In summary, we would strongly recommend sexually active persons be very selective in their sexual partnerships, pay attention to partners' health, and limit new partnershps to the fewst possible. The lowest sexual risk of course will exist for mutually monogamous couples.

2,4) Your summary of mortality data is exactly consistent with my own. Almost certainly mortality risk is well under 1% for immunocompetent persons under age 60.

3) The most common estimates I have seen from public health and infectious diseases epidemiologists are 25-40% eventually infected. But this could change radically as the pandemic evolves; keep your antennae up for new information.

5) Follow the now standard advice about social distancing, frequent hand washing (or hand sanitizer), and keeping your hands away from your face. You'll have to seek out other resources for more detail.

I hope these comments are helpful. Let me know if anything isn't clear.

HHH, MD
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7 months ago
Thank you for your response, Dr. Handsfield. 

Certainly makes sense that any sexual activity with a new partner would be risky for coronavirus transmission, particularly as numbers of infected continue to increase in the community. I imagine if regions impose widespread quarantine (like SF Bay Area recently) it will undoubtedly change the logistics of new sexual partners meeting in the community. 

I have seen scattered reports of HIV antiviral drugs being helpful in isolated cases. I’m really surprised this isn’t getting more attention. Would you be able to share your perspective on HIV meds and covid and reliable resources to learn about this? If one finds oneself or a loved one infected with this virus, is it feasible to request HIV meds for it?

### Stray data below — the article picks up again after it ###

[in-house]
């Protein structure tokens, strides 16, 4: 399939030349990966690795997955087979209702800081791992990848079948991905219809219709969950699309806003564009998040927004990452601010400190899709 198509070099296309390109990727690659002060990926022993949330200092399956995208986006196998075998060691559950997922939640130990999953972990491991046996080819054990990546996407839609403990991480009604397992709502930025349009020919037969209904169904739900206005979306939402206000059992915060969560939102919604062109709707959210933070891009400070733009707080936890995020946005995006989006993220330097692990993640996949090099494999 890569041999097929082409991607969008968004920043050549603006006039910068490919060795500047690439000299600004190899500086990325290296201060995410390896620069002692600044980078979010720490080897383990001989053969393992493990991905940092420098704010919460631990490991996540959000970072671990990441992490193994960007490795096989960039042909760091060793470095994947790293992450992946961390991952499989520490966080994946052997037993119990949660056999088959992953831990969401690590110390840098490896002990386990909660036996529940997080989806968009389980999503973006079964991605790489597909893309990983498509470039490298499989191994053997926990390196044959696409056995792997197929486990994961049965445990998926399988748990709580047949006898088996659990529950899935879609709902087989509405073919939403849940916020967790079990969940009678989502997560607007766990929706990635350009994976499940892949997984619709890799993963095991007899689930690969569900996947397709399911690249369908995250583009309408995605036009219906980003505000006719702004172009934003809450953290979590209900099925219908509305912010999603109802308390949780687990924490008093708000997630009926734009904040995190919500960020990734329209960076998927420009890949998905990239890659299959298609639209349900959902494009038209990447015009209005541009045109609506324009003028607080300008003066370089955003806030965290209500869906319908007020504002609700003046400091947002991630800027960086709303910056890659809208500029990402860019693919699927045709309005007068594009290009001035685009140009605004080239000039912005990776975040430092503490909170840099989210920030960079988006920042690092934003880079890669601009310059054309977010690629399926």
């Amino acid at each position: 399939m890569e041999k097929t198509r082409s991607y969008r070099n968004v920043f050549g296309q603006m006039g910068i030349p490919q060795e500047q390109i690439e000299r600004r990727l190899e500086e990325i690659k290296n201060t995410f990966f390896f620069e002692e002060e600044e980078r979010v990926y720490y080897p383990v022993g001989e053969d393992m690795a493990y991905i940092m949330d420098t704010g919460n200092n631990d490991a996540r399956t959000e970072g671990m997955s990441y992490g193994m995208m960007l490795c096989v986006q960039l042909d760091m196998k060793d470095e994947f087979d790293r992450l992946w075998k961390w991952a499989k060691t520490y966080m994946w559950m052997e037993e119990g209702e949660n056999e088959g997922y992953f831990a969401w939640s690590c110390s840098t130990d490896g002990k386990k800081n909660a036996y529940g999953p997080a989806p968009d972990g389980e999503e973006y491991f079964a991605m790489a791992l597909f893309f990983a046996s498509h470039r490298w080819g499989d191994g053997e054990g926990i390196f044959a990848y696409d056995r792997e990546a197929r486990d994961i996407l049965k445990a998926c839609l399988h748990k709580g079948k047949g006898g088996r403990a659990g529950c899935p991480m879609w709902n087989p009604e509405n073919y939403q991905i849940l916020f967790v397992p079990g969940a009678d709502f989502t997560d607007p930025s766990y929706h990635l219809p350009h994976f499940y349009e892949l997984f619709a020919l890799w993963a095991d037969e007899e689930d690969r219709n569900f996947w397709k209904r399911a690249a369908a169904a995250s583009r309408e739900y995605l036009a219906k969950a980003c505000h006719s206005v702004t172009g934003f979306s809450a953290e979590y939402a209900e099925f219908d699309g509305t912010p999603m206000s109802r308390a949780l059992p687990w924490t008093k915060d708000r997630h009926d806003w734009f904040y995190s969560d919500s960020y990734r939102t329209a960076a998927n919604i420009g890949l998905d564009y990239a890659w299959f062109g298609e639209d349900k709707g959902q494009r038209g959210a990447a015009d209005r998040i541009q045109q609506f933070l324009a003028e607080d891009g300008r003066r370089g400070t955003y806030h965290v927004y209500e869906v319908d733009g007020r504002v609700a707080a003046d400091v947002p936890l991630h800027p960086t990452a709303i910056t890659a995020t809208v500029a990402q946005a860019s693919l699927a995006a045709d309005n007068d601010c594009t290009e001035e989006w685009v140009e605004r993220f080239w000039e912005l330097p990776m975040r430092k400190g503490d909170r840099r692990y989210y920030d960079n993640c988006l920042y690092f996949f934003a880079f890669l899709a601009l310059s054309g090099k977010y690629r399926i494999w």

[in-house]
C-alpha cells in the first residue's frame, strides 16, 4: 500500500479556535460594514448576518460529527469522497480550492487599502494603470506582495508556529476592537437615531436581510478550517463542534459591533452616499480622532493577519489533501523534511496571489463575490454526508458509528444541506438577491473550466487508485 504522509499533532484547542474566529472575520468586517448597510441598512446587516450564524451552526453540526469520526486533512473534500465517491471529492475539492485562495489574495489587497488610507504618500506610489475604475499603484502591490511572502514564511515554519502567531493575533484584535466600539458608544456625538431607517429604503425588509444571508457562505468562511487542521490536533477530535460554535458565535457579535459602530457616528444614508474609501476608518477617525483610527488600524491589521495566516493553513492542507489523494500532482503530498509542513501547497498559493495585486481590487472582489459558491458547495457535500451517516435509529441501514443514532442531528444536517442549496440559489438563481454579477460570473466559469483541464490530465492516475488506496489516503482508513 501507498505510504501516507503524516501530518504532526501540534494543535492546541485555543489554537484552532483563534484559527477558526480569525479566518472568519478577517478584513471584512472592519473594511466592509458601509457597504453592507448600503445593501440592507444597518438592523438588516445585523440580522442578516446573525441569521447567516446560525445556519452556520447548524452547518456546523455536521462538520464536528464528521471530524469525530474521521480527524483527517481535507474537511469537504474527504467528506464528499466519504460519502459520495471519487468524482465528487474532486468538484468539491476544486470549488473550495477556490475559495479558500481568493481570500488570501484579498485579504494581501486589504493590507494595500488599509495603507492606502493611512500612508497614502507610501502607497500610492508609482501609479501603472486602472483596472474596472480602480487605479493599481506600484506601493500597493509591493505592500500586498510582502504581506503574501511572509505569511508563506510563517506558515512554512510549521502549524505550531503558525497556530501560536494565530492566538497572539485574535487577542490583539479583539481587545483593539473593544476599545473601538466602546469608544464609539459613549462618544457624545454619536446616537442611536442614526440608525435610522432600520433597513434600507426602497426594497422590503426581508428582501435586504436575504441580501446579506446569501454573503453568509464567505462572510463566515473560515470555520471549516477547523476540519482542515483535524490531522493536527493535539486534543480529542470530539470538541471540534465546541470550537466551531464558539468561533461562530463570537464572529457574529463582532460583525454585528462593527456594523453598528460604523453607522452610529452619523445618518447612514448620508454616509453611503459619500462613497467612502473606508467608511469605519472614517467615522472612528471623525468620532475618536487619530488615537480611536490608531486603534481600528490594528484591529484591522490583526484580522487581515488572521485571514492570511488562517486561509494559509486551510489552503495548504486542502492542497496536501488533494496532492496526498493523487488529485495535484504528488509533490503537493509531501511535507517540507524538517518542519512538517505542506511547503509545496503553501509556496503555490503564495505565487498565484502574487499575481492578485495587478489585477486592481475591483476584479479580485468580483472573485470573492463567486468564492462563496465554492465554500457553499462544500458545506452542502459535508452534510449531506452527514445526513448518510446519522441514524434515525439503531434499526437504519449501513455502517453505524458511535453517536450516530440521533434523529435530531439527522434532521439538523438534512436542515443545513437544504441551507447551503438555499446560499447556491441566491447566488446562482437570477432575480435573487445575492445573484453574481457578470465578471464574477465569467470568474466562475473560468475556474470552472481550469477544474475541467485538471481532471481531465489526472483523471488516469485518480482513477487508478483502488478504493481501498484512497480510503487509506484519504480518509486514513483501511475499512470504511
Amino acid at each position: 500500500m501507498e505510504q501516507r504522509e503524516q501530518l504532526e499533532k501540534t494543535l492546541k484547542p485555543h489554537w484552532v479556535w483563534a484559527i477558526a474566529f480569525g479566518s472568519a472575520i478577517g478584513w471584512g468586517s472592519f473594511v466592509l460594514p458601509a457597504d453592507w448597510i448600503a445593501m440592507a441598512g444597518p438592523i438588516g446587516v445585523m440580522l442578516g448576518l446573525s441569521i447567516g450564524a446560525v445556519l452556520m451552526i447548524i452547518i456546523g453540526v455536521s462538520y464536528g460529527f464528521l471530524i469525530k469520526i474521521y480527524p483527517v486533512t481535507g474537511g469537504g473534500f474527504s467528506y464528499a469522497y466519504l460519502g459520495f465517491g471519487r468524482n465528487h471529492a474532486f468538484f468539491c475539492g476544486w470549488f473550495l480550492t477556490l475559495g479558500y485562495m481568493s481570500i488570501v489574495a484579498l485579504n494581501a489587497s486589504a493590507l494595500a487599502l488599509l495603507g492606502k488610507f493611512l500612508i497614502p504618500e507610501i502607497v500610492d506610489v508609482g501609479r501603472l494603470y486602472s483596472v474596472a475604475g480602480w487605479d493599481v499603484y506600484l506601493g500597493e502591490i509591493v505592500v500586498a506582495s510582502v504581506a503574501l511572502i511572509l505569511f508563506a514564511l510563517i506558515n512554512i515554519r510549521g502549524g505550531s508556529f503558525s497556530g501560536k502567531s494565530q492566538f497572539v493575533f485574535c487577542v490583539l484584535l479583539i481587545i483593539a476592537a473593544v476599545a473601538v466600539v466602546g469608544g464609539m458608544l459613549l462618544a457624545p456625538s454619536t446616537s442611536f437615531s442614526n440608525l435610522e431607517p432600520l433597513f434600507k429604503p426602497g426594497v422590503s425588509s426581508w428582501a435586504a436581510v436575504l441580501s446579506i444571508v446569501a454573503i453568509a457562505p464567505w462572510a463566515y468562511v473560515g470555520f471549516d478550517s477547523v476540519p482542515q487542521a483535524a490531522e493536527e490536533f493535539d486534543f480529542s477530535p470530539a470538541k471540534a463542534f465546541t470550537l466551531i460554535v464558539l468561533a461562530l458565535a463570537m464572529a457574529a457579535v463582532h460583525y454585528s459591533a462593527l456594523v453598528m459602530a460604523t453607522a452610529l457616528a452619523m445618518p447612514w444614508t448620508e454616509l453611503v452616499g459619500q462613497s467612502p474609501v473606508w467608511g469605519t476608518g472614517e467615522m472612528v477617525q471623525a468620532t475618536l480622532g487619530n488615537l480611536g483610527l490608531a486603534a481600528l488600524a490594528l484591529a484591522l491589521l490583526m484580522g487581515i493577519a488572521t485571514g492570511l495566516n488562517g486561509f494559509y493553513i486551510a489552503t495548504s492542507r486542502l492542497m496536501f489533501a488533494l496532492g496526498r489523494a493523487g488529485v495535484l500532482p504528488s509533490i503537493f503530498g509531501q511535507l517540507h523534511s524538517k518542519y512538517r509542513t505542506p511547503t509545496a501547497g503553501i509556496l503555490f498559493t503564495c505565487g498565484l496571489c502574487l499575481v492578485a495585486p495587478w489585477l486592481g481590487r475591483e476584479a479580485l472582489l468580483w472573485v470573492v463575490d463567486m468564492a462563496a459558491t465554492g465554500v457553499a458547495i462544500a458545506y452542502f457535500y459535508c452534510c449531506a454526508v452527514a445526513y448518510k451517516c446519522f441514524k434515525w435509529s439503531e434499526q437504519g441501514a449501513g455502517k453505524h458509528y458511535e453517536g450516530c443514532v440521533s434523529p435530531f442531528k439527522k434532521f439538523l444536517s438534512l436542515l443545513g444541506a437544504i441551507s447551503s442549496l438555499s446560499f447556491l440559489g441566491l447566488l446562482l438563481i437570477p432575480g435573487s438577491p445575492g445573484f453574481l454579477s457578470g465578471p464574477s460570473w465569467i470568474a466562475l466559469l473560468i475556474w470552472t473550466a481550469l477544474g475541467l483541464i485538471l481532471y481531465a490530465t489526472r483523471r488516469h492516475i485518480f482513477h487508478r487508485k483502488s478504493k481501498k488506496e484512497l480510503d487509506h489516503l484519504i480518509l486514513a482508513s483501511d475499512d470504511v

If I may ask, as a healthcare provider, how has the outbreak  in the Seattle area affected your practice, your attention to your own health,  and your interaction with loved ones and friends? I am in the healthcare field but with relatively low direct patient contact, though there is still some and I am working in the hospital. I know there will be a lot of personal decisions ahead for me as to if and how I see loved ones. 

Thank you.
H. Hunter Handsfield, MD
H. Hunter Handsfield, MD
7 months ago
Thank you for your interest, but as noted above, this forum is not a venue for discussion of COVID-19. Your question about treatment with HIV drugs is slightly relevant, so I'll just confirm what you apparently know. HIV and coronaviruses both are RNA viruses, which creates the potential for similar drugs being effective for both. So far, however, there are no scientific reports of their effectiveness. There are anecdotal reports of various drugs perhaps helping severely ill patients and others suggesting no effect. Controlled research will be needed and at least one such study is underway, using a drug called remdesivir (which never came to market for HIV treatment).

Best wishes and stay safe.